On the 4th of November 2004, Liverpool Football Club unveiled a plaque at Anfield in the memory of Billy Liddell. At the unveiling of the plaque, inside the Kop by the entrance to the Club's museum, was Billy's widow Phyllis, Tommy Smith and Ian Callaghan, the man who eventually replaced Liddell in the Liverpool side.
Phyllis said on this occasion: "This is such a great day for me and I'm sure Billy would have been very proud. The fact that so many fans still talk about Billy today, so long after he gave up playing, means he must have done something right for Liverpool. It's been a lovely day at Anfield and it was so nice to see people turn up to look at the plaque. I'm really touched."
The plaque reads: "The great Billy joined Liverpool from Scottish Junior football in 1938. After RAF wartime service he made his League debut in 1946, winning a title medal that season and an FA Cup runners-up medal in 1950. His loyalty, versatility and consistency illuminated Anfield's gloomy era in the old Second Division. His deeds were such that the club was dubbed "Liddellpool". He and Sir Stanley Matthews were the only players to appear in the two Great Britain teams to take the field. Exemplary sportsman, he was never booked throughout his career. He trained only twice a week due to his accountancy work. "Billy would be beyond price in any era", proclaimed his fellow legend Bob Paisley."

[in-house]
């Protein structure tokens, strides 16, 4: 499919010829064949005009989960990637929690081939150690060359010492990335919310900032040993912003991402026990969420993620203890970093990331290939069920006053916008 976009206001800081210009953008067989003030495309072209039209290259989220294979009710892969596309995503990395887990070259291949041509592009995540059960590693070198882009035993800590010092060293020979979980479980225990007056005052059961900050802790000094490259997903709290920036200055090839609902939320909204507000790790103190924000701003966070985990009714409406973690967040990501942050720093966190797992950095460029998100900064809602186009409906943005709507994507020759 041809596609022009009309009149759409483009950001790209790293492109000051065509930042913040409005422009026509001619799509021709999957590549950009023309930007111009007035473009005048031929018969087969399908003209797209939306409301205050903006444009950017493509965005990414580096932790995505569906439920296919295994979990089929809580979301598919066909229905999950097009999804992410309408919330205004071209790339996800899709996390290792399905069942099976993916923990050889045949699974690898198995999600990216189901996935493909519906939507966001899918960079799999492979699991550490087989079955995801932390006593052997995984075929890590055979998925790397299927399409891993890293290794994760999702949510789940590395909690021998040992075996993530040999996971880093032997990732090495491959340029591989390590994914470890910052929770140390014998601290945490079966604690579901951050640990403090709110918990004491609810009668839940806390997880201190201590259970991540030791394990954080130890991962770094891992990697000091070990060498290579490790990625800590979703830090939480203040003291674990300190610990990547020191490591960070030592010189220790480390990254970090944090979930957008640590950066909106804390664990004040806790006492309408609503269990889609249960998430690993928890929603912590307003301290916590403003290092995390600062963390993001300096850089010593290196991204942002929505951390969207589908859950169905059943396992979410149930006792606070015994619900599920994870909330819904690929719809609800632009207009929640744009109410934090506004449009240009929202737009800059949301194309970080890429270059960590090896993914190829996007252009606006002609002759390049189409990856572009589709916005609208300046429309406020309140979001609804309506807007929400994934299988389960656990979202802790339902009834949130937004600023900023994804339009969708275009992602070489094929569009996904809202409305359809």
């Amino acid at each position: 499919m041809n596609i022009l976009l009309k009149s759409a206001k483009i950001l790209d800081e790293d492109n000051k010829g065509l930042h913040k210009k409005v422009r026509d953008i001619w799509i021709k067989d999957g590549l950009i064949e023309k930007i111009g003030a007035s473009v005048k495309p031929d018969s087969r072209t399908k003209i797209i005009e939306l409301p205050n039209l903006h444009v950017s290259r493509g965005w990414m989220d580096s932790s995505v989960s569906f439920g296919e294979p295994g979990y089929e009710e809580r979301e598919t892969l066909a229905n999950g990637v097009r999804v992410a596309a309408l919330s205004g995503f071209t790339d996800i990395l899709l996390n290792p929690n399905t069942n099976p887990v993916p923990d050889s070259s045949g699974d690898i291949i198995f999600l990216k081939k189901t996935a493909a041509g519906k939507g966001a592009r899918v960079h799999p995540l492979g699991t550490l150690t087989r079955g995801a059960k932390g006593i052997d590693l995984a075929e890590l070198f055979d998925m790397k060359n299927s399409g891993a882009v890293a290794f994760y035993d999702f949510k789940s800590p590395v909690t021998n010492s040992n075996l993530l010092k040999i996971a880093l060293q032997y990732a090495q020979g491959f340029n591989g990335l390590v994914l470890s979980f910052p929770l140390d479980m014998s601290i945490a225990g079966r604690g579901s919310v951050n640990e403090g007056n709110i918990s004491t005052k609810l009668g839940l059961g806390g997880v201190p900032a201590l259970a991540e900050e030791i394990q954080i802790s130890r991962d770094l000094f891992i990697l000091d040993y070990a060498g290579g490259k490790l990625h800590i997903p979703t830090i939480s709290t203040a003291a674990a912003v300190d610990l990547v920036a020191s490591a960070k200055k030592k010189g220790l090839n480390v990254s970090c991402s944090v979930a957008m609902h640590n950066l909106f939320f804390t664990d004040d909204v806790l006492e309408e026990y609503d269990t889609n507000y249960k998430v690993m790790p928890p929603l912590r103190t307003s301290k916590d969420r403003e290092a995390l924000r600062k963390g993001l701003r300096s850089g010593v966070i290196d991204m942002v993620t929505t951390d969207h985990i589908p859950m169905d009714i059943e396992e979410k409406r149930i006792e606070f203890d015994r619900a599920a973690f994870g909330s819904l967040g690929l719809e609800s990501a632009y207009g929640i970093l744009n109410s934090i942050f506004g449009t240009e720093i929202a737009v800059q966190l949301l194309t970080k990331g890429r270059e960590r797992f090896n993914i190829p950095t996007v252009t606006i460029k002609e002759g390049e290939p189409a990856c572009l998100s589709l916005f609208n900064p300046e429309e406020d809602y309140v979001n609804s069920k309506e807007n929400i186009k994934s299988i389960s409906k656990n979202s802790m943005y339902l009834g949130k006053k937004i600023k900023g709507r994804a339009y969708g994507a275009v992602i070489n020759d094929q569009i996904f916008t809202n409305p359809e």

"My memory isn't as sharp as it was, but I can still remember the excitement of running out in front of a full house. The grounds were different then. Nearly everyone stood up, not nearly so much cover so the crowds looked even bigger than they were. And they were lot bigger than they are now. We used to play in front of 60,000 at Anfield, and I think the first time I played in a Goodison derby there were more than 78,000 packed in. I played in the first derby after the war, and what an occasion that was! Interest in football then was fantastic - you couldn't get a ticket for love nor money."
Billy remembers the how football was in the good ol' days, where the Merseyside derby was incomparable